The Environmental Conservation Commission (ECC) is a seven-member volunteer body functioning under the auspices of the Gardiner Planning Board and Town Board.
Typically, when an application for a large scale development requires review of its impact on the ecology, the Planning Board refers the application to the ECC. Smaller subdivisions also require review when they are in a critical environmental area.
Most recently there have been three major projects of concern to the Planning Board and the ECC. On Shaft Road is a proposed 10 house subdivision of slightly less than 90 acres with part of the lot line on South Mountain Road. There is a large wetland at the center of the property that is the focus of concern. Of course, its proximity to the Shawangunk Ridge is also a concern to the ECC.
The second project is the proposed “glamping” (glamour camping) project referred to as Heartwood. This 141-acre project is being considered a lodging facility and is based on the banks of the Shawangunk Kill which is a designated protected water body under Gardiner’s Comprehensive Master Plan.
The third project under review by the ECC is the proposed 53+ unit apartment or condominium development on 113 acres on Route 208. Called “Green 208,” this property also contains designated wetlands and borders the Plattekill. The developer has presented his application as an open space development and has suggested using permeable surfaces for roads, and a somewhat new construction material called cross laminated timber.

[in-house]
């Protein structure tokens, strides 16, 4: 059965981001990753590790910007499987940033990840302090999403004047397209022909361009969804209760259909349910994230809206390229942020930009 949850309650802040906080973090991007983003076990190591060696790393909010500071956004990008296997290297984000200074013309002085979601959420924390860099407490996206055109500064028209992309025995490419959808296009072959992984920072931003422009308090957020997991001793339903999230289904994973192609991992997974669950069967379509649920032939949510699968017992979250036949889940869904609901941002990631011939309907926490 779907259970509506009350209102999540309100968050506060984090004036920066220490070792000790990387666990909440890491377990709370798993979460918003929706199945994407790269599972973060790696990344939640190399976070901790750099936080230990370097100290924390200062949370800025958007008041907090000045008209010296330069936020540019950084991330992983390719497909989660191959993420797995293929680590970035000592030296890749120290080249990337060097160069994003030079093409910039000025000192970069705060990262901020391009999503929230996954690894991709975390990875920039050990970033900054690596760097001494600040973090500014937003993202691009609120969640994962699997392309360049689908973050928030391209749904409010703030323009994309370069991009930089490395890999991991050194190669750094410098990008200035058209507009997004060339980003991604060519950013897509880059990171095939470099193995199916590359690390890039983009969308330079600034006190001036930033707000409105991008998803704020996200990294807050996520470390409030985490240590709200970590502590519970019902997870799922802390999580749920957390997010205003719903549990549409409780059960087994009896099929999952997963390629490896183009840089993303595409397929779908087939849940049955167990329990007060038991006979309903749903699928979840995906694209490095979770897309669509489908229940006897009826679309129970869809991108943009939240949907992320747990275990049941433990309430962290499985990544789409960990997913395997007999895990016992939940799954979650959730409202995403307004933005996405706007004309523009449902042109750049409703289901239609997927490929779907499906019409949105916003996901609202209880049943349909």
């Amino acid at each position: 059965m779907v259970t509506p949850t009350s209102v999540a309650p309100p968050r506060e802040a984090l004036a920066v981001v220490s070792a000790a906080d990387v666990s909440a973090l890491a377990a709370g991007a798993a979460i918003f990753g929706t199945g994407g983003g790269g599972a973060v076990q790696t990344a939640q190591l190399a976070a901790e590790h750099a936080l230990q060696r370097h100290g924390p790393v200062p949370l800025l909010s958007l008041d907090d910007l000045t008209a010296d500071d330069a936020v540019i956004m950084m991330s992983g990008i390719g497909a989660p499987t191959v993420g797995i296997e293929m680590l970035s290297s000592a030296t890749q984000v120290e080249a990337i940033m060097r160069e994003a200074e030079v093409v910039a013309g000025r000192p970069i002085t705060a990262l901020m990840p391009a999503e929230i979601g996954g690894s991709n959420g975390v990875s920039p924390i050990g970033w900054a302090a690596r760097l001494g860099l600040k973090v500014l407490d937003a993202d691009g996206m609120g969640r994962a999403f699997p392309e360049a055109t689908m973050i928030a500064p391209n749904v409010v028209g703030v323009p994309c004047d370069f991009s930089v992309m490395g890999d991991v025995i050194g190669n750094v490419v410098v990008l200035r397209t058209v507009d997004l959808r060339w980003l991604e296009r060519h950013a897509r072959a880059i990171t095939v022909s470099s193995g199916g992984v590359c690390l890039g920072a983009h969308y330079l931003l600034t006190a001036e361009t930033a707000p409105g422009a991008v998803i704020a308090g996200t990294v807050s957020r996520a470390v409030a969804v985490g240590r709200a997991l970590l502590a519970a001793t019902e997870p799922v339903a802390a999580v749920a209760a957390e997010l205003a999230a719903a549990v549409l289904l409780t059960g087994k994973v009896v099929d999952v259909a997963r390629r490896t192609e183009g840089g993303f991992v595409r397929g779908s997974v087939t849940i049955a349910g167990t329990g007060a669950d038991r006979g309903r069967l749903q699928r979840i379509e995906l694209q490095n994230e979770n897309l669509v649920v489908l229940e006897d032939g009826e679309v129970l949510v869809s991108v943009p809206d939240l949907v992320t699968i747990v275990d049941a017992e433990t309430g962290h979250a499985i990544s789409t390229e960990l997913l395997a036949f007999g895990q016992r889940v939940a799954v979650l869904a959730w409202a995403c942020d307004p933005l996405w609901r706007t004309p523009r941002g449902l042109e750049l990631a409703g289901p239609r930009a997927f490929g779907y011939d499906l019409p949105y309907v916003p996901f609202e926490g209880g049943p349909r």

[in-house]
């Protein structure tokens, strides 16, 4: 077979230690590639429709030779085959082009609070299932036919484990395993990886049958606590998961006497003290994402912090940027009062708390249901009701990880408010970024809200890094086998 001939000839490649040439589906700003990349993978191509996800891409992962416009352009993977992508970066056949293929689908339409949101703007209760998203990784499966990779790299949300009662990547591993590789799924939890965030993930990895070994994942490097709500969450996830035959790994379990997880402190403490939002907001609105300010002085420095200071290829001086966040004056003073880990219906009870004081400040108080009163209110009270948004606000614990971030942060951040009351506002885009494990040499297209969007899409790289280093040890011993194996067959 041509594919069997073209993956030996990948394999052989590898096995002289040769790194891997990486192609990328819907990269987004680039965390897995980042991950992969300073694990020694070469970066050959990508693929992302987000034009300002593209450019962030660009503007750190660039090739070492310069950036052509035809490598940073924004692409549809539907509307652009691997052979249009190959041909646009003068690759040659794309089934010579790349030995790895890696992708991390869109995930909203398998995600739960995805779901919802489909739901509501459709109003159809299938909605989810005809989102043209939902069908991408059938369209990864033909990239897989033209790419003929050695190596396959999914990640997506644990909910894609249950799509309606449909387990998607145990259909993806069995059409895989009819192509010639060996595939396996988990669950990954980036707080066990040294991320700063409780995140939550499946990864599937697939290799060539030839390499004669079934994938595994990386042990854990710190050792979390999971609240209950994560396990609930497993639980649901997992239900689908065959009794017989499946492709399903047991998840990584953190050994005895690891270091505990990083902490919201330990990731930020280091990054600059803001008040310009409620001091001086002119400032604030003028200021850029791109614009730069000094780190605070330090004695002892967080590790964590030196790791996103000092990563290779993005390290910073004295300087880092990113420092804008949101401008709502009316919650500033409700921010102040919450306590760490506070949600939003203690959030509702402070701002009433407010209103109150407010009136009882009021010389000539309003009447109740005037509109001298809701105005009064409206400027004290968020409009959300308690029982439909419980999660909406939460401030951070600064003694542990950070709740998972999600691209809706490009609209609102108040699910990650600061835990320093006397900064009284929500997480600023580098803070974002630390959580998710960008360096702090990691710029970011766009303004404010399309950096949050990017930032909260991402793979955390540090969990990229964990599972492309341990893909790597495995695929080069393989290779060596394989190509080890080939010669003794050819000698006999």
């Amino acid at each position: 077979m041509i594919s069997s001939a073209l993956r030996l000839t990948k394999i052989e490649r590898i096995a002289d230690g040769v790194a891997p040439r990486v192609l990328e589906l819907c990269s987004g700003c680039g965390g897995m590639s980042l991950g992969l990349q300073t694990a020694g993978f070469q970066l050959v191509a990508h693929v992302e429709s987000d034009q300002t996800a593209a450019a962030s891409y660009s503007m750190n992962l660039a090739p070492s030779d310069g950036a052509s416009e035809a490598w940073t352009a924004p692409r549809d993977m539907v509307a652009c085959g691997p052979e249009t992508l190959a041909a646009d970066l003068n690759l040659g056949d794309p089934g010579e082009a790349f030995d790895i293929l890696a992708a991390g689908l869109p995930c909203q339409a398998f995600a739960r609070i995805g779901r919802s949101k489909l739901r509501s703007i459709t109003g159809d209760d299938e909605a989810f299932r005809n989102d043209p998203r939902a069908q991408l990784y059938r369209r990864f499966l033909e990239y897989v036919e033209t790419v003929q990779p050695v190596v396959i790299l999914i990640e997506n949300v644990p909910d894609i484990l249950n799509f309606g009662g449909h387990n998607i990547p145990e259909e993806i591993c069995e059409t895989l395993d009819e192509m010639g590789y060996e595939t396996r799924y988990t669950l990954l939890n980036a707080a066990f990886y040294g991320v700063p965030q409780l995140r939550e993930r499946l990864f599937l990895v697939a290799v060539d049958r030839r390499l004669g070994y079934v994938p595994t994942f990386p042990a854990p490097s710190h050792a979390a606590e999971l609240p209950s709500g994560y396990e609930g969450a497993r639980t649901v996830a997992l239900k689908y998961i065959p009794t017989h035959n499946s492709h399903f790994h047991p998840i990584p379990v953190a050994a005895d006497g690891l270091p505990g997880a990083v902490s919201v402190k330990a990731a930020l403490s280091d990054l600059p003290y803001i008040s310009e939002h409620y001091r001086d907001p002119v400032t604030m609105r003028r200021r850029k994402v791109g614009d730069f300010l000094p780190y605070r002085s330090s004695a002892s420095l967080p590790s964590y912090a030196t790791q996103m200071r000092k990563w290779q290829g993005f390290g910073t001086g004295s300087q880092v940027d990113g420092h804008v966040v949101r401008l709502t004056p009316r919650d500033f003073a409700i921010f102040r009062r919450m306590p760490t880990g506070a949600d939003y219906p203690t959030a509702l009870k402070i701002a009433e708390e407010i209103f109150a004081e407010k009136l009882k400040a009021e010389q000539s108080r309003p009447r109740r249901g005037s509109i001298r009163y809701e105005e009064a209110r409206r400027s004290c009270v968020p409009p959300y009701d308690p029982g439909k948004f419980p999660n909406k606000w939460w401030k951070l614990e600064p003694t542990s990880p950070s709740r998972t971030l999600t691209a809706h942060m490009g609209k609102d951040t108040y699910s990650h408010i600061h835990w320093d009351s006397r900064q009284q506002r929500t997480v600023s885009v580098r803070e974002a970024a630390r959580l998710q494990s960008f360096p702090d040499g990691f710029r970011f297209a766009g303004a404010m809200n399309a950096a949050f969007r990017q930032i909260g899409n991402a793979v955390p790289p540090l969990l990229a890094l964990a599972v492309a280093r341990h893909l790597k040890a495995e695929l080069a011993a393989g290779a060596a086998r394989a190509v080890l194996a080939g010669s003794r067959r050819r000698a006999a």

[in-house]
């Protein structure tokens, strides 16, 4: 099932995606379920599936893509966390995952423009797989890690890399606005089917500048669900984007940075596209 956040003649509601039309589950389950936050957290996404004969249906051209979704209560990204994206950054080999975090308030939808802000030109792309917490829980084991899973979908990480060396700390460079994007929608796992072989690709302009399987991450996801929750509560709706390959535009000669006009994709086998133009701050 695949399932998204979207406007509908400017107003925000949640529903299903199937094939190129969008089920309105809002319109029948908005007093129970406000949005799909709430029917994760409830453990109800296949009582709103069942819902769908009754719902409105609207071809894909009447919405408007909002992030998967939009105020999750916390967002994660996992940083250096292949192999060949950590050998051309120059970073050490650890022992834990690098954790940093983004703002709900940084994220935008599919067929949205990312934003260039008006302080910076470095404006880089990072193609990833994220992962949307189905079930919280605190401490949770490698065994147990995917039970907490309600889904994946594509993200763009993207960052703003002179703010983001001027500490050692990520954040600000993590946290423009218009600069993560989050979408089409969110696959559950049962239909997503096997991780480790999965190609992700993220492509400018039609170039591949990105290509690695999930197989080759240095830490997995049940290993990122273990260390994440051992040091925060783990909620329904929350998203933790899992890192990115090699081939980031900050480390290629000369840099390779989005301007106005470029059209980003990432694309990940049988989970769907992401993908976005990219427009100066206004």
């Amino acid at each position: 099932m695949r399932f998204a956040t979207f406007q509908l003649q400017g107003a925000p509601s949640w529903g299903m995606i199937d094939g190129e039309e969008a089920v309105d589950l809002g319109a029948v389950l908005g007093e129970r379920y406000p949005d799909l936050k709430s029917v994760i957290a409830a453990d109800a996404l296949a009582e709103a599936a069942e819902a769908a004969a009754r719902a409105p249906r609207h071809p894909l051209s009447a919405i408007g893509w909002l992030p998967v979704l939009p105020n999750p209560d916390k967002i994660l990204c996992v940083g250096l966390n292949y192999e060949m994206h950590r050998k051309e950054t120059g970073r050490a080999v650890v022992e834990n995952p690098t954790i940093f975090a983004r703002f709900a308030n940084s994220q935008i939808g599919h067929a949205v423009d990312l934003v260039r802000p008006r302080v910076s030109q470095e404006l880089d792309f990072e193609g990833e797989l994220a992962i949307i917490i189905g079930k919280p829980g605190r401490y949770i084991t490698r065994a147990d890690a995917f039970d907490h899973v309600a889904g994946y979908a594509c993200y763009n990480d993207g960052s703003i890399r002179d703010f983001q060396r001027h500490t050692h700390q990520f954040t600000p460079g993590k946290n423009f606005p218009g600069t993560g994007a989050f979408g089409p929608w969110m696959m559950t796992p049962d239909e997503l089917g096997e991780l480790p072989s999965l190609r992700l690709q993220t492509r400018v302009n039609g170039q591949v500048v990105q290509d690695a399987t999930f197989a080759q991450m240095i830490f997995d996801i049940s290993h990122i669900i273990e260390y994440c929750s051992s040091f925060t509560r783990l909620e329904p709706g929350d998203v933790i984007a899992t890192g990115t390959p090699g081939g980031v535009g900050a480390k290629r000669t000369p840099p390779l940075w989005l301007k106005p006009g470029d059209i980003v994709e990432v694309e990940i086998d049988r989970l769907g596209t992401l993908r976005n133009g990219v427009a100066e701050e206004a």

All three projects are being presented as supportive of land and environmental conservation efforts, but the burden remains on the community and the town to ensure that the spirt of the law as well as the letter of the law are followed. In addition to town code, there are multiple stakeholders that engage in the permitting process. The Department of Environmental Conservation (DEC) may review wetlands designation and stream protections as well as other environmental concerns. The Army Core of Engineers (ACOE) provides the protection of a federal designation for some wetland areas as well. The New York State Environmental Quality Review Act (SEQRA) requires differing levels of investigation based on the level of potential environmental impacts, and the Ulster County Board of Health (BOH) has a required permitting process.
With these layers of protection, it may seem very difficult for anyone to disrupt the ecological balance, but in practice there is an ongoing process that must occur to ensure that both the short -term and long-term effects of development are thoughtfully considered.
The phrase “It takes a village” refers to caring for our children. Caring for our mother earth also takes a village, or town, to ensure that we all take care of the thing that sustains our existence; water, air, earth—the environment. You can reach the ECC at the town hall, through townofgardiner.org, or myself, the Chairperson (email@example.com).